Grits Ain’t Groceries. They’re Hope.

Philanthropy411, is currently covering the Council on Foundations conference with the help of a blog team.  This is a guest post by Vincent Robinson, Managing Partner of The 360 Group.

by Vincent Robinson

These days, I’m spending a lot of time thinking about the future of the social sector. I don’t mean to gloss over the past, certainly, but as our society continues to evolve and change, it’s hard not to be focused on what’s to come. This led me to hang around the Career Pathways program at the Council on Foundations.

From what I could tell, the 15 Pathways participants arrived on Thursday, well in advance of the conference. On Friday, they had mock interviews with executive search consultants (including yours truly) for a CEO role at a foundation that they themselves devised. My experience in interviewing the two participants was really terrific – they are so passionate, but also so smart, and so action-oriented. This was nice for me to see. We all want change, but how we go about it varies, and by dumb luck I got to interview two outstanding individuals who not only care, who not only want to make things happen, who not also have the chops to do it, but take time to think about themselves as leaders – their values, their relationships with others, and their own roles in service to others. I was inspired…

And then, I went to the Career Pathways “graduation” on Sunday morning. I was incredibly moved. Steve Gunderson, CEO of the Council on Foundations, talked about the issues facing leaders: globalization, community cohesion, government cuts, the role of corporations in social responsibility, new structures in philanthropy, and, of course diversity. He also announced that Renee Branch is now the Vice President for Professional Development, Diversity and Inclusion at the Council (congratulations, Renee… another great placement by The 360 Group!). Carol Larson from the David and Lucile Packard Foundation followed by connecting those issues to a career. What are the keys to a successful career? Taking risks and never stopping. Keep learning. Ask for help. Find yourself in a “cohort” with “positional partners” (which I read as “get some friends with whom you can exchange real feedback”). In a foundation context, that can be hard, but look for opportunities. Personally, I don’t see it as hard at all – foundation professionals are surrounded by resources that connect them to even more resources. Use them! I’d actually never heard Carol give a speech.  I’d only met for the first time that morning, but it was one of the warmest, most forthright talks I’ve ever heard. I was inspired again, not least because she acknowledged the role that people in her position can and should play – identify up-and-comers and give them big stuff to do! (Aside: in “Leadership for the 21st Century” on Tuesday morning, I heard my co-panelist Julie Rogers from the Meyer Foundation make the same point. These women are rocking philanthropy!)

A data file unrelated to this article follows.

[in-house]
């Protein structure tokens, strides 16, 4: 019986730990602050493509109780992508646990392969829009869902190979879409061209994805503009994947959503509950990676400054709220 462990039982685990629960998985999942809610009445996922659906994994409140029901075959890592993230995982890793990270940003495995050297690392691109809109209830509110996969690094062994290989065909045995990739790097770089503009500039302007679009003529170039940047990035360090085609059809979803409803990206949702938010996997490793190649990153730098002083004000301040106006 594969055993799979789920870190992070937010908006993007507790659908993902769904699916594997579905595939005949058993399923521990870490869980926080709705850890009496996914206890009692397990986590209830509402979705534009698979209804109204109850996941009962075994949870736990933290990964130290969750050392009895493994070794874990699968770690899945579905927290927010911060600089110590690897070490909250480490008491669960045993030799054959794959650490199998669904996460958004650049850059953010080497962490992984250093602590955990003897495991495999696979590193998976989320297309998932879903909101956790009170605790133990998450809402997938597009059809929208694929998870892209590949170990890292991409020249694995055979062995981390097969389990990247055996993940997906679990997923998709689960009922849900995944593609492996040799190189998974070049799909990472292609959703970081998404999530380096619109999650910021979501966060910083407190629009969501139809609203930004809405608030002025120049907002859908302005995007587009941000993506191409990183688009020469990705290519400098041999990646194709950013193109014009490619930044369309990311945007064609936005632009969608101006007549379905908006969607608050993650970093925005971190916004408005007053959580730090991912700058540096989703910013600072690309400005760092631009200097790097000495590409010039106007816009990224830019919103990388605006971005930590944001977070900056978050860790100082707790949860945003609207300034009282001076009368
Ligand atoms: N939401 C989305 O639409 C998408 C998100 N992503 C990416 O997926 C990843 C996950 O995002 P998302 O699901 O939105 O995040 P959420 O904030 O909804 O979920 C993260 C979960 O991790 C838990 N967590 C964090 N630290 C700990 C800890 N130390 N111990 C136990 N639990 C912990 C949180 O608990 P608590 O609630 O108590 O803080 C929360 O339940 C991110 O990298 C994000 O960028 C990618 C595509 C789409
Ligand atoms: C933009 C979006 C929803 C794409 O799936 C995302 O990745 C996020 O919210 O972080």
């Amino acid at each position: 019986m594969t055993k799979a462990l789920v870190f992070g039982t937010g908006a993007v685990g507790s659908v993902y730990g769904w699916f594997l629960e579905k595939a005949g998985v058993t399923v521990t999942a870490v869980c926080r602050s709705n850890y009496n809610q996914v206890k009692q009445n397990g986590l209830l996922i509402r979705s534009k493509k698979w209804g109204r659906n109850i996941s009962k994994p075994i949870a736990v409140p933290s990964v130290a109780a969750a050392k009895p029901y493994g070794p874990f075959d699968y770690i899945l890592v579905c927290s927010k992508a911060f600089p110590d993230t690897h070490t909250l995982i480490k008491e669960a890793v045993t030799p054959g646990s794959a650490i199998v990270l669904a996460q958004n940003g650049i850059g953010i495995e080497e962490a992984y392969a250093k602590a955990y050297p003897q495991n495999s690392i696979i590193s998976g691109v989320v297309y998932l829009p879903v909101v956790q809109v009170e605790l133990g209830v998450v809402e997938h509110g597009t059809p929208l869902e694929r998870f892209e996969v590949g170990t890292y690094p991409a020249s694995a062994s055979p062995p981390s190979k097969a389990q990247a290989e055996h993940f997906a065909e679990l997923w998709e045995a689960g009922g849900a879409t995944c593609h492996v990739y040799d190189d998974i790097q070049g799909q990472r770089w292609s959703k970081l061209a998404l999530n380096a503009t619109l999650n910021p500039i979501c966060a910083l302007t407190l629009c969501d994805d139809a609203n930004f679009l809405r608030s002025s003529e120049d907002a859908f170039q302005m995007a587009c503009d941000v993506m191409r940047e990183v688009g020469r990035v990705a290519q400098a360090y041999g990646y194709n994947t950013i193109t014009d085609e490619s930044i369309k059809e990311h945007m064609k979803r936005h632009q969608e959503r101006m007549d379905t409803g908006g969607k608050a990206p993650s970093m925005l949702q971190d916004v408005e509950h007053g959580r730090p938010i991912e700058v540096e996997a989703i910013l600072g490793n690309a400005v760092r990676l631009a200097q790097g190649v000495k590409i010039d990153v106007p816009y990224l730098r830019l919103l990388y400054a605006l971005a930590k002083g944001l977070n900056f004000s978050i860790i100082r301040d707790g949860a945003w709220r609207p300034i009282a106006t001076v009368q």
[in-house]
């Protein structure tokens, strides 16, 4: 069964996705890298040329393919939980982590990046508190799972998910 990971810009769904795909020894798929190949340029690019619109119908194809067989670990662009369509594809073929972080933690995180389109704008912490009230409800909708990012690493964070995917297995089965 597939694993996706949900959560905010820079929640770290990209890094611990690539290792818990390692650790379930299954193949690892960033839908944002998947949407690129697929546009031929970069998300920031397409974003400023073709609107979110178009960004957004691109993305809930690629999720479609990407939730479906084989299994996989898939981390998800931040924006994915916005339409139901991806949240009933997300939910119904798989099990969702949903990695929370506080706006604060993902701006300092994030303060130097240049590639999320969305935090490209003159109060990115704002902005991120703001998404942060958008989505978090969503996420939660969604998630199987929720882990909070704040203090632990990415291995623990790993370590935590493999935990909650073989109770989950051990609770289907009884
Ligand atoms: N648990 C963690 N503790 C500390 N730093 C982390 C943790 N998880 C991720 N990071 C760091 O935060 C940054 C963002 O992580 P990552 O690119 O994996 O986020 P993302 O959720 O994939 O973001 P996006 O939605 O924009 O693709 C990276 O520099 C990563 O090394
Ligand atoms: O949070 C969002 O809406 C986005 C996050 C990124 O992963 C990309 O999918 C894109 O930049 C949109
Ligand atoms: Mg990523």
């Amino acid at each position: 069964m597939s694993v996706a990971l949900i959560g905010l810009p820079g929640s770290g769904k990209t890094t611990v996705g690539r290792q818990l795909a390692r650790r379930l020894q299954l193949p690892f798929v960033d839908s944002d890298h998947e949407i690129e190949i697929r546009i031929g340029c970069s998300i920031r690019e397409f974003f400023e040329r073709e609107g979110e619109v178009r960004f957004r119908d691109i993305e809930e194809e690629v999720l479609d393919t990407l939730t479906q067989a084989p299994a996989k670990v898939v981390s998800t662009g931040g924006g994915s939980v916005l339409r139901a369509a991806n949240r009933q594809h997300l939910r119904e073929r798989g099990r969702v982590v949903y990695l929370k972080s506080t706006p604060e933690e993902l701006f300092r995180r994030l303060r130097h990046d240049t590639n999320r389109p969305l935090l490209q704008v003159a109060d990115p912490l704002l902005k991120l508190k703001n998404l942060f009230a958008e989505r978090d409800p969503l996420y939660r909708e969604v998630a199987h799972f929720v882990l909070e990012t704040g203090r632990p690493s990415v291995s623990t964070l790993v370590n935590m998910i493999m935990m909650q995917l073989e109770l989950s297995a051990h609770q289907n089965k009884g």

But, no, that’s not enough inspiration for one day, is it? Speaking of women who rock, the commencement speaker from the Pathways class was Latonya Slack from The James Irvine Foundation. Wow. Before I get to the fun part, her characterization of the class was quite striking. It’s filled with people who have a variety of attributes — quiet determination; keen self-awareness; powerhouses of fire; able to leap complex concepts in a single bound; honest, forthright, funny; wise beyond one’s years; knowledgeable and in charge. Really? If this is the future of philanthropy, sign me up! The zinger, though, was her deft return to her southern roots and using grits (yes, northerners, grits) as a metaphor for the class. Grits are, I gather, because I too am a northerner (though I once had shrimp and grits at Crook’s Corner in Chapel Hill), are hearty and versatile. But they work best when together. Have you ever had one “grit”? They are solid, fundamental. They are “gritty” like sand, and tough like Dirty Harry. That’s her Career Pathways class. Yup. That’s all of us! Latonya noted that she prefers her grits savory rather than sweet. I’m more partial to oatmeal (which I likewise prefer savory), but after this talk, I’m not only more excited about the future of philanthropy, but I’ve pledged to eat more grits.

As I was leaving the conference, I ran into one of the Pathways participants. She asked me if I’d learned anything new at the conference. I said no… but that I’d met a whole raft of new people — and watching all that we all do and experience every day – the big wins and the “tremendous trifles”– is what keeps me inspired and really, really hopeful for the future of this field, our society and our world. Really.

If you found this blog post useful, please subscribe. On Twitter? Follow me @Philanthropy411.

Posted by Kris Putnam-Walkerly © Kris Putnam-Walkerly and Philanthropy411, 2010.

Advertisements

Comments are closed.